Cry freedom!

Martin Luther King, Jr. Freedom.

It is a very strange thing, the slave trade was abolished with the Abolition of the Slave Trade Act by the British Parliament in 1807, however it took until the 1833 Slavery Abolition Act to end slavery itself. [1]. This was achieved by giving slave owners £20 million compensation (about £16 billion today) for the loss of their property. Ex-slaves, of course, received nothing and continued to be exploited in slavery in all but name for many years. Eventually ex-slaves became what we now call wage slaves, landless, oppressed and paid a pittance. What is astonishing is that the amount of money borrowed to buy off the slavers was not finally paid off until 2015. [2]. Just like the damned bankers bail-out we’ve also still been paying off slavers. The people always pay, of course. In what follows I am not attempting to draw any parallels between modern day oppressed poor people and slavery, what I am seeking to point out is that the attitude of the aristocracy, the rich and powerful, has changed very little in the intervening 200 years since the abolition of slavery.

To this day patriarchy is not only alive and well, it is rising again to critical mass. It can be no coincidence that this is happening as the Internet and social media offer ordinary people a voice and a platform hitherto unimaginable. The voices of the patriarchy, government, main stream media and the interests of wealth are being rightly challenged as never before. They have had their way, virtually unchallenged, for centuries. The post war consensus was the greatest challenge to the ruling classes in the UK, when Labour actually set about creating and achieving a fairer and more socially just Britain, but it was touch and go all the way and the battle was bitter and brutal. Aneurin Bevan meant every word of his “lower than vermin” speech in Manchester in 1948. [3].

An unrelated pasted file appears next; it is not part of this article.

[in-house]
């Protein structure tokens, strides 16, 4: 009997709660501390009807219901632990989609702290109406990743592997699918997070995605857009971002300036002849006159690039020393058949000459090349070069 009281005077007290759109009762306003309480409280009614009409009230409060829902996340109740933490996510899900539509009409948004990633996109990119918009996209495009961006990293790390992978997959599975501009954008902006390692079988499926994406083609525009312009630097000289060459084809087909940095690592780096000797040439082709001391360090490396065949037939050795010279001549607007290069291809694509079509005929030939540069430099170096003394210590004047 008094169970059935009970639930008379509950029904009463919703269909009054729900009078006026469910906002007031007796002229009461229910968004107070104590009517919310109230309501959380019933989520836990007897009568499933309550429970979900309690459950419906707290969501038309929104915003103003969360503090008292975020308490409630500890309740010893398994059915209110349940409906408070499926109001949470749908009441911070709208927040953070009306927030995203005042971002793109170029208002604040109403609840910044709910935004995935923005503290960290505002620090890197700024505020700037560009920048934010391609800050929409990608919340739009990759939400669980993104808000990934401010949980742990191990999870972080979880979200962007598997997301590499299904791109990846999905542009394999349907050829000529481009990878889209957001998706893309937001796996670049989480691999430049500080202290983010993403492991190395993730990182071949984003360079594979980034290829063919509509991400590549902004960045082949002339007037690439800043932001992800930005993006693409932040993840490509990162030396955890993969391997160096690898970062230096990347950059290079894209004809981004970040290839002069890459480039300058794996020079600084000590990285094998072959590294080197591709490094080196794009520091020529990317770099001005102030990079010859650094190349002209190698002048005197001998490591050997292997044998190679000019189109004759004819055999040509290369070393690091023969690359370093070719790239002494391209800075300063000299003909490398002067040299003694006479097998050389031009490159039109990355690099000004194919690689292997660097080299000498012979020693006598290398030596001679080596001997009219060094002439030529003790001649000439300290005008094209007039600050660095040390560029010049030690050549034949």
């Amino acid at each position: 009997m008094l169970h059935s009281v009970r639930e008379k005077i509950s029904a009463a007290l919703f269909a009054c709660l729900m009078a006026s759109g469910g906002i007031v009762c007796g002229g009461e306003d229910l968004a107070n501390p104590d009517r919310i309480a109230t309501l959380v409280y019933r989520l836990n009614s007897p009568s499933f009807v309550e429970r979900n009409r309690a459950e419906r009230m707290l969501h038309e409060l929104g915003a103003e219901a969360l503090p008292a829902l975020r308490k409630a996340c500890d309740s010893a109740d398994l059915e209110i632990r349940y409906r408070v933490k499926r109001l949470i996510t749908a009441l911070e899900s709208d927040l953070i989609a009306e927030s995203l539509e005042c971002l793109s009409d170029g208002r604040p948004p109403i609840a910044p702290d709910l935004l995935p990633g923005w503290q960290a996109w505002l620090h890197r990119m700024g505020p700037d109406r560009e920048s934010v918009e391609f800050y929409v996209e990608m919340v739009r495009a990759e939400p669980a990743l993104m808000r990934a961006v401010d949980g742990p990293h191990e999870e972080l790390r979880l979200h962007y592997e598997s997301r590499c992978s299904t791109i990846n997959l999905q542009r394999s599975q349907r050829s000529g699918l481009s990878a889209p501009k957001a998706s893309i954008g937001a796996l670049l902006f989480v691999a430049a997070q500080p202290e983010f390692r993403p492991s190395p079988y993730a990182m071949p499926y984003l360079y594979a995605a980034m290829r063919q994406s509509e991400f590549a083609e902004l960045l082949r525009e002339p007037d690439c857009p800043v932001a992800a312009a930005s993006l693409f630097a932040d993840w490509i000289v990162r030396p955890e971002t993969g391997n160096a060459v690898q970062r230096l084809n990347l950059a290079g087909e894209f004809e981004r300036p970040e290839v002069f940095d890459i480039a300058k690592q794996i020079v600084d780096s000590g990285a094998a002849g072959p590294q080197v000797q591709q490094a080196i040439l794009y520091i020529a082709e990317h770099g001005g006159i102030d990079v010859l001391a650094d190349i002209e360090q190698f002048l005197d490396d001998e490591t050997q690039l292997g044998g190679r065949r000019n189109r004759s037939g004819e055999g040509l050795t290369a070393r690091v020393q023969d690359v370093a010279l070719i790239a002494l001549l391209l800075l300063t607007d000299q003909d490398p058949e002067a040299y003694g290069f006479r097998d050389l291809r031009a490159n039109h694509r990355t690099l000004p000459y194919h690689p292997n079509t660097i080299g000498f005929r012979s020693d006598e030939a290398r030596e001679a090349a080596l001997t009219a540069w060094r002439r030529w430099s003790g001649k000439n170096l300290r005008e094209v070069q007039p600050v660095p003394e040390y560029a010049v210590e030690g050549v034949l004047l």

Britain’s crown jewels of the people is our National Health Service, no mere baubles there, but contained in the reality of our everyday lives. For 70 years it has burned in the hearts of the elites, a resentment and hatred, irrational yet vindictive, incomprehensible to those who have so little, but a raging storm in those who have so much they don’t know what to do with it. [4]. The public, commoners, ‘stock’, are expected to pay for the aristocracy and the profits of the extremely wealthy, private enterprise and corporate interests, but for ourselves, nothing beyond a mean existence, surviving from one week to the next.

An oft used scare tactic is that if the rich are asked to contribute more to society they’ll leave the country, as if their role in society is anything other than daylight robbery anyway. There is no trickle down effect, there is, however, an upward flood of wealth. Jeff Bezos calls his $131 billion fortune, his ‘winnings’, yet his warehouses (Amazon fulfillment centers) have been described as prisons where workers piss in pots on minimum wage. [5]. I don’t understand this insatiable desire for wealth, the pursuit of wealth doesn’t float my boat, hence choosing a career working with people as a Community and Youth Worker. I feel no resentment towards people with great wealth for its own sake, I absolutely resent and despise such wealth made on the backs of faithful, hard working, desperate people.